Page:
The majority of work concerning the ethics of artificial intelligence and robots focuses on what philosophers call an agent-oriented problematic. This is true for what Gianmarco Veruggio (2005) called “roboethics”; for what Michael and Susan Leigh Anderson (2011) have designated Machine Ethics; for what Wendell Wallach and Colin Allen (2009, 4) propose with the concept “artificial moral agent” or AMA; and for Robot Ethics as developed by Patrick Lin et al. (2012 and 2017). It also holds for most of the work that is currently being done in robot law, policy, and ethics. There are, for instance, a growing number of publications concerning: the safety and reliability of self-driving vehicles (Hammond 2016, Lin 2016, Nyholm and Smids 2016, Casey 2017); efforts to engineer intelligent systems that are designed to value human life, or what is called “friendly AI” (Yudkowsky 2001, Rubin 2011, Muehlhauser and Bostrom 2014); a seemingly inexhaustible supply of predictions of technological unemployment and the potentially adverse consequences of increased automation for individuals and human society (Brynjolfsson and McAfee 2011, Ford 2015, Frey and Osborne 2017, LaGrandeur and Hughes 2017); and debates over the social costs and consequences of autonomous weapon systems (Arkin 2009, Sharkey 2012, Bhuta et al. 2016, Leveringhaus 2016, Krishnan 2016), child- and elder-care robots (Sparrow and Sparrow 2006, Anderson and Anderson 2008, Sharkey and Sharkey 2010, Beran and Ramirez-Serrano 2010, Bemelmans et al. 2010, Whitby 2010, Sharkey and Sharkey 2012), social and sociable robots (Breazeal 2002, Nørskov 2016, Seibt et al. 2016), and even sex machines (Levy 2007, Samani et al. 2010, Sullins 2012, Ess 2016, Richardson 2016a and 2016b, Lee 2017, Sharkey et al. 2017, Danaher and McArthur 2017). The organizing question behind many of these efforts is: “What can and should robots do?” This is principally an inquiry regarding the opportunities and challenges of machine action or agency, and it is important insofar as it concerns the impact and consequences of robots in our world.

  • References

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  • m‐Health and Global Healthcare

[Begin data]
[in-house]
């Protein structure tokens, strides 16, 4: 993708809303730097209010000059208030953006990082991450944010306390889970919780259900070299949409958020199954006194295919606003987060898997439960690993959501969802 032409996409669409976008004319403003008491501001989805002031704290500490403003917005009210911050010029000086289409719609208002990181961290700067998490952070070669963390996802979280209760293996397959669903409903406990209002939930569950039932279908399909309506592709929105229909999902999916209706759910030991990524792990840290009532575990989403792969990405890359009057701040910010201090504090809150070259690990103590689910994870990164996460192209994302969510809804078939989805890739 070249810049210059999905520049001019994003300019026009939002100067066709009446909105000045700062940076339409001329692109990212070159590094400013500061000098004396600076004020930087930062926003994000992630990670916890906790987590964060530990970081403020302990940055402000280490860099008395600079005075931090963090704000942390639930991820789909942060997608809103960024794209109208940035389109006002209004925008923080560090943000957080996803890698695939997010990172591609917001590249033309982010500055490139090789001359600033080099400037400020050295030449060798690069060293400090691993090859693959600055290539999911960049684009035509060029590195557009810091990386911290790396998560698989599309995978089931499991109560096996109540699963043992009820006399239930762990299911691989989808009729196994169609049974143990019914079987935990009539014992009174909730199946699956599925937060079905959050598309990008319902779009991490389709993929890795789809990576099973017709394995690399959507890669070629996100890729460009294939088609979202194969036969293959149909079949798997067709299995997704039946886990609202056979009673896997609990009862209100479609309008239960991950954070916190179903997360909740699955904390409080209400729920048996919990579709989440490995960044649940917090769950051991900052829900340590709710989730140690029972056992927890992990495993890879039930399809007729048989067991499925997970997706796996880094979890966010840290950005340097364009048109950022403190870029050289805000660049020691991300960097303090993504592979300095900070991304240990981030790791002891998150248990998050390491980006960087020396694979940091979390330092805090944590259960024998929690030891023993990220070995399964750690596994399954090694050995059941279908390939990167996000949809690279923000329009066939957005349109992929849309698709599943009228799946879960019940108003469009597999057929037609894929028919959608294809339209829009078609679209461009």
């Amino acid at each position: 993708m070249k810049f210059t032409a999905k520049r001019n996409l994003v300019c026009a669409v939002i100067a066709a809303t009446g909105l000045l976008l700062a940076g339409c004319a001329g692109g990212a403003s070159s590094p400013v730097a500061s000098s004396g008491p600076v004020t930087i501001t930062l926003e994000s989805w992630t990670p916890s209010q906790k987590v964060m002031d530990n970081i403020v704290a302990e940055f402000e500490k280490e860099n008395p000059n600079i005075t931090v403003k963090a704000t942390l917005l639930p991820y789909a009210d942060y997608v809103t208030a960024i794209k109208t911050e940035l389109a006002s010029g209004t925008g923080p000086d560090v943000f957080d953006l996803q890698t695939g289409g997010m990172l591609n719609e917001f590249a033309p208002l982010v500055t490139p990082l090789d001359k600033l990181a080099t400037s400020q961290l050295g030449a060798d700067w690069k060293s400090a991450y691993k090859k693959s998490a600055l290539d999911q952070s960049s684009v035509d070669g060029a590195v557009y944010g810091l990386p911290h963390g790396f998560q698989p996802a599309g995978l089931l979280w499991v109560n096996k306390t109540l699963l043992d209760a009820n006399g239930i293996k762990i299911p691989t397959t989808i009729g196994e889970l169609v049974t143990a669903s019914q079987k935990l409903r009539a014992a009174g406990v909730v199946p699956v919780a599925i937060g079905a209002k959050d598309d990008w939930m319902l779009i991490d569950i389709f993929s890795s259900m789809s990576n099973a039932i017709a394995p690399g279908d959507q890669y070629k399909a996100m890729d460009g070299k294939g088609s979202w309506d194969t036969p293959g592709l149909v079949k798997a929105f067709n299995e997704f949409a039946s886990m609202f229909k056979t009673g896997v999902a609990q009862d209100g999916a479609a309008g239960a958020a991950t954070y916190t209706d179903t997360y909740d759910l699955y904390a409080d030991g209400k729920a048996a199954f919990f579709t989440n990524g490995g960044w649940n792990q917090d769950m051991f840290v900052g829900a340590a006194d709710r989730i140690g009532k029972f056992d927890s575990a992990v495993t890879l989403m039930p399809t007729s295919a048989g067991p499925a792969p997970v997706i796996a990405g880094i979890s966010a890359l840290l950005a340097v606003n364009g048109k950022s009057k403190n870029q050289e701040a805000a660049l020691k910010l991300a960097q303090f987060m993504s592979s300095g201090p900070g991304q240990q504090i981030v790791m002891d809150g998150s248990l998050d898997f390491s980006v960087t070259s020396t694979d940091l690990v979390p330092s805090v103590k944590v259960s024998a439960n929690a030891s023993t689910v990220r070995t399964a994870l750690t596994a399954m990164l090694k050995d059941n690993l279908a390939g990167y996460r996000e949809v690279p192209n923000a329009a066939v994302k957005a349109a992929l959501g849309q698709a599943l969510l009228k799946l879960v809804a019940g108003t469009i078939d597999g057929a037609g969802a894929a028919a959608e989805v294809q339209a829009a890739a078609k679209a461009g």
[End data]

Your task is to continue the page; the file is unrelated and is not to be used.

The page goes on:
The chapter presents a general overview of the current landscape of global m‐Health initiatives in different developing countries. Most of the developing world and particularly low‐ and middle‐income countries (LMICs) face a plethora of challenges to their healthcare delivery. These countries face severe lack of specialist healthcare resources, as well as having some of the largest burdens of disease and extreme poverty, compounded by high population growth rates. The current landscape of numerous m‐Health initiatives and projects conducted in the last decade in different continental settings are discusses along with some of the common global m‐Health themes and their impacts. The chapter illustrates for completeness some m‐Health initiatives in different parts of the African continent. Finally, it summarizes the key recommendations necessary for successful deployment of m‐Health systems and services in Iraq. The global m‐Health benefits are widely documented, but challenges remain.

  • 5 Insights from the Visual System

    One of my earliest memories, before going to kindergarten, was peering over pieces of a jigsaw puzzle and matching them using shape, color, and context as cues. My parents would amaze their friends at parties by how quickly their toddler son could put jigsaw puzzles together. I did not know it then, but my brain was doing what brains do best—solving problems with pattern recognition. Science is filled with problems that are like puzzles with missing pieces and vague hints to the underlying picture. How brains solve problems is the ultimate puzzle.

  • 11 Epilogue: A Fortunate Man

    \When we began this book, it told a story about a man who brought about change in three medical institutions and the very different experiences he had at each place. And it has, in fact, been largely a story about his life “at work,” a life that has been very full and rewarding. But Howard's professional life has been only one thread in an even fuller life, a life in which work and family intertwined. They were not totally parallel and they were not divergent. It was the thread of his family life that made it possible for his work thread to engage him, hold him, and support him without breaking, becoming part of a thicker, stronger thread that not only endured but grew stronger. For this Howard sees himself as a very fortunate man.